The outlines of my mascot are engraved by the 3018 Pro with a total depth of 0.6mm. The engraving is done after about 20 minutes - I really like the result of this first quick test.

Isolation milling

CNC 3018Pro from Mostics levelling the surface
Figure 10:
Now, let's come to the intended use, the isolation milling of circuit boards:
The milled grooves should be as narrow as possible. The depth at which the tip of the V-bit dives into the copper-coated plate during the milling process should be constant.
To achieve this, the height of the plate is measured at various points, using the milling cutter itself as sensor:
Ground is connected to the copper plate and the V-bit is connected to a GPIO on a Raspberry Pi via the motor and a series resistor - seen here with my Pi-Top.
Both, the scratches on the copper board,...

CNC 3018Pro from Mostics test run
Figure 11:
... as well as the broken tip of the V-bit indicate that error-free software does not exist - which is particularly true for early versions. When leveling the surface, the Z-axis moves down faster in a first pass, stops when it comes into contact with the copper plate and immediately moves back up half a millimeter. In the second pass, the Z-axis is lowered slowly.
For my first experiments in isolation routing I was using a 20mm grid for leleving - that value can be changed in the script.

CNC 3018Pro from Mostics isolation milling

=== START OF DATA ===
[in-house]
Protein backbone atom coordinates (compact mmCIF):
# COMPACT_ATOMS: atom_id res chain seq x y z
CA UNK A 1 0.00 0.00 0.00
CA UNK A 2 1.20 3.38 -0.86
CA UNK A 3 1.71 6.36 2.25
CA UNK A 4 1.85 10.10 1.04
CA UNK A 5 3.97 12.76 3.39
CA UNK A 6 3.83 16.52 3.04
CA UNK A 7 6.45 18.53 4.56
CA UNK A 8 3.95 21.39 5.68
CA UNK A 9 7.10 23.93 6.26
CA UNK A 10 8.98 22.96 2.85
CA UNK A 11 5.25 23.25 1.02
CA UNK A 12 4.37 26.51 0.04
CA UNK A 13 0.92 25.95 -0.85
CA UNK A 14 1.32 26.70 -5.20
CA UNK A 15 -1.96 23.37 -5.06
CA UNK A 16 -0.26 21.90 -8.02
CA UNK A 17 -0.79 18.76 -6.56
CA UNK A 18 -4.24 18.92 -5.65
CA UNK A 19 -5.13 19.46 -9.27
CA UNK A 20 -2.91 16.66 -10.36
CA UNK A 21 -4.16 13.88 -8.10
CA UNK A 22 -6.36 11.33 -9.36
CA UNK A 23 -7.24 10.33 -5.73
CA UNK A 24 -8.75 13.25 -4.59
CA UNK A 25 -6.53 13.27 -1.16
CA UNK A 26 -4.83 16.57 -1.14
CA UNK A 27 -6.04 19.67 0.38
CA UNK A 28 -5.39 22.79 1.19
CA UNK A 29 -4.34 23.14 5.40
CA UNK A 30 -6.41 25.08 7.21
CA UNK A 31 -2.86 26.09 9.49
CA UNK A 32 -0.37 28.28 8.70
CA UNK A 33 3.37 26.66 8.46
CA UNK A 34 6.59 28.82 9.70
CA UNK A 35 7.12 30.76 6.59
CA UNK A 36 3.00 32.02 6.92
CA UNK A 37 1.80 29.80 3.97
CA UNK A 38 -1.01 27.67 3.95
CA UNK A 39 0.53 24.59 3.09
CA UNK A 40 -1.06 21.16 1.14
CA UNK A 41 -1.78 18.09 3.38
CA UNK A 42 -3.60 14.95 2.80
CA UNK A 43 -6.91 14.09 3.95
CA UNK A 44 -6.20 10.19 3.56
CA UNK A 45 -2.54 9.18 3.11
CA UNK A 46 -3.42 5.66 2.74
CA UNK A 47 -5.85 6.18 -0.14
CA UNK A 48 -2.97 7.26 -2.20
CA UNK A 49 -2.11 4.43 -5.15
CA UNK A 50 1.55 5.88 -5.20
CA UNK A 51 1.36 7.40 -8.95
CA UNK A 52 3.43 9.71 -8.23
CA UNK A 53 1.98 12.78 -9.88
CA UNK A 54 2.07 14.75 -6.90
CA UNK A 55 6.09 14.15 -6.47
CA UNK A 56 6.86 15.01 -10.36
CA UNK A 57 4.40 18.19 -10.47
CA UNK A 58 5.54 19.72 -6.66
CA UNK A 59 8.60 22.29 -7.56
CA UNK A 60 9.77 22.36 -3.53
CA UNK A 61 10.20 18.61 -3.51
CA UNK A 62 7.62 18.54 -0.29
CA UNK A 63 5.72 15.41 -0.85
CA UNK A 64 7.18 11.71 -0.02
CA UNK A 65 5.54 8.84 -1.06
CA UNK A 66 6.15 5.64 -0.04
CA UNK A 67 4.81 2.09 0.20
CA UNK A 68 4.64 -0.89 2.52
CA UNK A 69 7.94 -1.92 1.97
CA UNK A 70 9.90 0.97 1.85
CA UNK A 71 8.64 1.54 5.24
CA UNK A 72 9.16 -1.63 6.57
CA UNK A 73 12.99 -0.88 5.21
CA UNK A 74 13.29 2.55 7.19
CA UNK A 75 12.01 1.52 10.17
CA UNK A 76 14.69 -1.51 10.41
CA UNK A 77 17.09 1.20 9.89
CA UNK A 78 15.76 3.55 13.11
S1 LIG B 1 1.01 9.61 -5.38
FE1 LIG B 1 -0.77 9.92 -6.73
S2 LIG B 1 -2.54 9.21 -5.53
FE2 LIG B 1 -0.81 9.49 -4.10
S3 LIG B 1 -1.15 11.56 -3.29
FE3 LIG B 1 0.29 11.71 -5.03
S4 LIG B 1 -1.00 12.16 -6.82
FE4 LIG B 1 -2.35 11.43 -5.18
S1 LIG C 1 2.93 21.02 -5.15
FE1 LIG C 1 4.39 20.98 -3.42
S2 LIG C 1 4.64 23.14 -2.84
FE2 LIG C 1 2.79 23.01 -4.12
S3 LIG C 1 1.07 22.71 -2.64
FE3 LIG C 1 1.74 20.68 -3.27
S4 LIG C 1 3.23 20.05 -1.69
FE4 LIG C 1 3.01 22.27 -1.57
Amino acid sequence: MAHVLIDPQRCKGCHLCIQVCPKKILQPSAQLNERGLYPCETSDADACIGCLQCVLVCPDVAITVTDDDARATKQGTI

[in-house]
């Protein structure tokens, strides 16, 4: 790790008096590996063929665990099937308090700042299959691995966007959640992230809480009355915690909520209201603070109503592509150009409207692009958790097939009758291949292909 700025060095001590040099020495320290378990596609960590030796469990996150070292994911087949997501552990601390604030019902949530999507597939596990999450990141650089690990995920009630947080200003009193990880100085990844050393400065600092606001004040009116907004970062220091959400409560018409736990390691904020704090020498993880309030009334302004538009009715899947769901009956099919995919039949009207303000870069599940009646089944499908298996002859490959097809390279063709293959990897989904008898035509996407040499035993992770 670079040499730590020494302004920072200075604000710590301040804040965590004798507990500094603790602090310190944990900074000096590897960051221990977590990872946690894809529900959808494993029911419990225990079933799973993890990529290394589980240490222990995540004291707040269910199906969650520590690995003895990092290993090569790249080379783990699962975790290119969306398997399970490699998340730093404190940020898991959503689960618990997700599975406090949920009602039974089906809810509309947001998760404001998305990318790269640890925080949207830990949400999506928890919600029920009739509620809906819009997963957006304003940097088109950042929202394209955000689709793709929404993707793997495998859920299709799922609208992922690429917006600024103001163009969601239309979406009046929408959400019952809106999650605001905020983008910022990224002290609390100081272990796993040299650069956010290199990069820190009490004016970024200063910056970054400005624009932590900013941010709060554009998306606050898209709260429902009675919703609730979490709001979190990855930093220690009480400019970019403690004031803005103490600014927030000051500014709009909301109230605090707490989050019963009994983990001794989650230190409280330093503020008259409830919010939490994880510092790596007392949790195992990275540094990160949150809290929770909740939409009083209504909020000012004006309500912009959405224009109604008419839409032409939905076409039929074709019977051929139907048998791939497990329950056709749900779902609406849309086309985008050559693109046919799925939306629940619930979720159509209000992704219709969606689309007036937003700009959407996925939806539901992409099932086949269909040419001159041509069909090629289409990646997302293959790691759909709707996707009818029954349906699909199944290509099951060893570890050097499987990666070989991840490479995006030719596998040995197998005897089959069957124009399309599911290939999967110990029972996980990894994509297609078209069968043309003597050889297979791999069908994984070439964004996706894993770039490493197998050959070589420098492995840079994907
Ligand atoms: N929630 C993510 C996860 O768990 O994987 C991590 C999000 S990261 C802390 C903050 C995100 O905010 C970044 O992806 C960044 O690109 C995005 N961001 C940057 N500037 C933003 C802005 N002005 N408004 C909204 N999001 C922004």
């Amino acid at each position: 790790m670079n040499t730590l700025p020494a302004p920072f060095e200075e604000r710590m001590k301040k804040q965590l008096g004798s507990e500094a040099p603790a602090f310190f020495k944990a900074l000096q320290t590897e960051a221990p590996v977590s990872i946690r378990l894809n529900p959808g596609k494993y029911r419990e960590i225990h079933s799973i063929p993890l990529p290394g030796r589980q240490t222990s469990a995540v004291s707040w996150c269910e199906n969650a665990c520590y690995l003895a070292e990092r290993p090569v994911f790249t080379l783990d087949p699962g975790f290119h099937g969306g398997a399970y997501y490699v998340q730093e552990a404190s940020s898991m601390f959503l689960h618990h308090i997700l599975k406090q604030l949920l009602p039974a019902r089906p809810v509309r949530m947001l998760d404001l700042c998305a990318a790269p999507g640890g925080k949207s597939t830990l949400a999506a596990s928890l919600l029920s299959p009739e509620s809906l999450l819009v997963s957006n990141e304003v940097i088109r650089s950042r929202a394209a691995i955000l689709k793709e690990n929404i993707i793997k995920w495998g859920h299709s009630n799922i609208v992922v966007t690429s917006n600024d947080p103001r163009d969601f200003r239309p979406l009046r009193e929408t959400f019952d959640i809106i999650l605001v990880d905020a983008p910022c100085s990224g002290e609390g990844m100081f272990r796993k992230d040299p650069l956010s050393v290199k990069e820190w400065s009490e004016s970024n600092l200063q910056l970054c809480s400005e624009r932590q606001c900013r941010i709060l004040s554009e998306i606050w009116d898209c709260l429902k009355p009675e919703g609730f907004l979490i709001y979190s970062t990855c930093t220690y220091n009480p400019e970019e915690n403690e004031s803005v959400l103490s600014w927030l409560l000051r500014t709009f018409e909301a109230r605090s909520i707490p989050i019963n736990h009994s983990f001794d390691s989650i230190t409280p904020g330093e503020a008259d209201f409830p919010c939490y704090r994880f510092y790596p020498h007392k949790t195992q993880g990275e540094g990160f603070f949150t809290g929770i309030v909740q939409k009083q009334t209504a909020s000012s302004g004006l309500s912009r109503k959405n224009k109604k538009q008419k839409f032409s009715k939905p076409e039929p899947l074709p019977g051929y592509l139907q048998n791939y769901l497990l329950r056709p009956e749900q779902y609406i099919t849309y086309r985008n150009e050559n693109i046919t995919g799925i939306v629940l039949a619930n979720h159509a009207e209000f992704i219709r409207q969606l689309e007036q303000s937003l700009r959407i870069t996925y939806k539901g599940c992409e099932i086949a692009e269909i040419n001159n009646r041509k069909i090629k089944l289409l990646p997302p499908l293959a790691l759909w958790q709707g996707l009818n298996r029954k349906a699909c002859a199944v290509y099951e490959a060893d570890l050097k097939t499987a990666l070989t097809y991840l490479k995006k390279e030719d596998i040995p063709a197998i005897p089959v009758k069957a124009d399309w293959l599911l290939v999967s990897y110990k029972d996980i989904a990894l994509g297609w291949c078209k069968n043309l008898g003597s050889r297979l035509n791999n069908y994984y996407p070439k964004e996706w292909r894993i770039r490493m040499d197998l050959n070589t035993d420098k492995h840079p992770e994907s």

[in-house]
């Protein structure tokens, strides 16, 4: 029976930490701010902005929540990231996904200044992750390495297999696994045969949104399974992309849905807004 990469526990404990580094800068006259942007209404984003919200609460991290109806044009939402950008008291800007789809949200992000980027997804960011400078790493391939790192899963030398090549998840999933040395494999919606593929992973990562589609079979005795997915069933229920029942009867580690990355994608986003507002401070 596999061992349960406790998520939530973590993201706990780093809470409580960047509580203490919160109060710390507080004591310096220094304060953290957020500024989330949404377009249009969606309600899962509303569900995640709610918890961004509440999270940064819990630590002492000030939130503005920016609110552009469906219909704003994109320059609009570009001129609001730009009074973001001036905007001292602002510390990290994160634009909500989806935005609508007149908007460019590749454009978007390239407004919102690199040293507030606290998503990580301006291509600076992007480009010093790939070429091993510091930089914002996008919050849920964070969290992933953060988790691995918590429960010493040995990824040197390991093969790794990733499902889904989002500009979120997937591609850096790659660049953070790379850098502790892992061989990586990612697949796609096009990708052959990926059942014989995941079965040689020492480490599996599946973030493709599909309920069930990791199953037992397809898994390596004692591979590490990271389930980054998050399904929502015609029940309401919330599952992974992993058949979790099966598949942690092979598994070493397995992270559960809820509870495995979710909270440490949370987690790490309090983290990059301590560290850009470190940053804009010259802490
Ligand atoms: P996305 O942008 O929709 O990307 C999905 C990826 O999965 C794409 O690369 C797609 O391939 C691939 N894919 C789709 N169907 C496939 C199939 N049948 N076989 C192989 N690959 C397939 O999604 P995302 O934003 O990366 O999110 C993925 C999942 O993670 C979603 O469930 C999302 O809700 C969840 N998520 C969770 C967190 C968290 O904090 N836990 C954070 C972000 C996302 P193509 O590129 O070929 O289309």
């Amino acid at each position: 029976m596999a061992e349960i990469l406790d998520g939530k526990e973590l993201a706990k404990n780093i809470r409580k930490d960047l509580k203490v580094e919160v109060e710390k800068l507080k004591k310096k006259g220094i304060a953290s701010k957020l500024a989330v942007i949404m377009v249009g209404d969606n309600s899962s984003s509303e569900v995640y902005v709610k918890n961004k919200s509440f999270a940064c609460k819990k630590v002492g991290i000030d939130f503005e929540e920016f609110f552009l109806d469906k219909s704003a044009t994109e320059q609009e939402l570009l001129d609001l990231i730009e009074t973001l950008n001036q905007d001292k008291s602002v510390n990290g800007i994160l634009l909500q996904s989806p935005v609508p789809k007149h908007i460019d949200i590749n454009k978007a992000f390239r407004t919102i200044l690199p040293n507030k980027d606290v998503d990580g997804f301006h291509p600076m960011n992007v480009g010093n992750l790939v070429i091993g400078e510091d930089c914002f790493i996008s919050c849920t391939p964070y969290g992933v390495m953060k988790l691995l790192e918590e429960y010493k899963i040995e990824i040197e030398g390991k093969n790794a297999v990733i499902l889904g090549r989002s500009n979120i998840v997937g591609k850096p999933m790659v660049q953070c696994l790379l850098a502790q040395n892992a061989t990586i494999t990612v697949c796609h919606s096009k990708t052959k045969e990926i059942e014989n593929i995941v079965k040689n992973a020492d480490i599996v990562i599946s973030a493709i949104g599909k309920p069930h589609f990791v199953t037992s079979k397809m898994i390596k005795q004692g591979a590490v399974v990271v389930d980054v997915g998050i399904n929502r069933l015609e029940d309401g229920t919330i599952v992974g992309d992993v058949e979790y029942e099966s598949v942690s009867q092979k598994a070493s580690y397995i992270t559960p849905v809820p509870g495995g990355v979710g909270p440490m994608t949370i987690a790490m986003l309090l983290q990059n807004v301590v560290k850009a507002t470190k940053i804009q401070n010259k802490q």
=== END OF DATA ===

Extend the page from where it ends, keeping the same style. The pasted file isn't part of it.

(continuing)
Figure 12:
My first attempts to mill a circuit board have failed, but giving up is only for the fainthearted ...
The solution I came up with is that the cut to the final depth is done in more than just one run. In the first pass, the copper coating is only scratched. It can be seen that the milling cutter dives into the material to different degrees. The boards I purchased for my first test are the cheapest I could get. The surface has visible ripples, which means that the cutter removes more or less only the tips of those ripples in the first pass. The height measurement of the surface with a grid of 20mm intervals, of course, did not record the ripples. It should also be taken into account that the copper coating is only 35 micrometers, which is 0.035mm thick and you cannot seriously expect that the mechanics of an inexpensive CNC is free from backlash of this magnitude. Overall, however, the 3018Pro meets the given coordinates with a sufficiently high degree of precision - the grooves are milled straight. The conversion of the Gerber files created with KiCAD to Gcode was done by the software pcb2gcode, my script reads the files generated in this way and adds some extra functions. After the first pass, the tracks are not yet isolated from the rest of the copper coating.

CNC 3018Pro from Mostics lowering the cutter after each run
Figure 13:
After each pass, the script asks whether the file should be processed again with the cutter being lowered a bit more. This question must be answered with "yes" for so long, until finally all the grooves are milled deep enough to get insulated traces all over the board.

CNC 3018Pro from Mostics drilling the holes
Figure 14:
After that, the holes are drilled in the next pass:
I use a standard 1mm drill that I had on stock. The second nut and the corresponding ER11 insert for the 1mm shaft also were in my workshop. The script first places holes in all four corners of the board - these are reference points for marking the top of the board.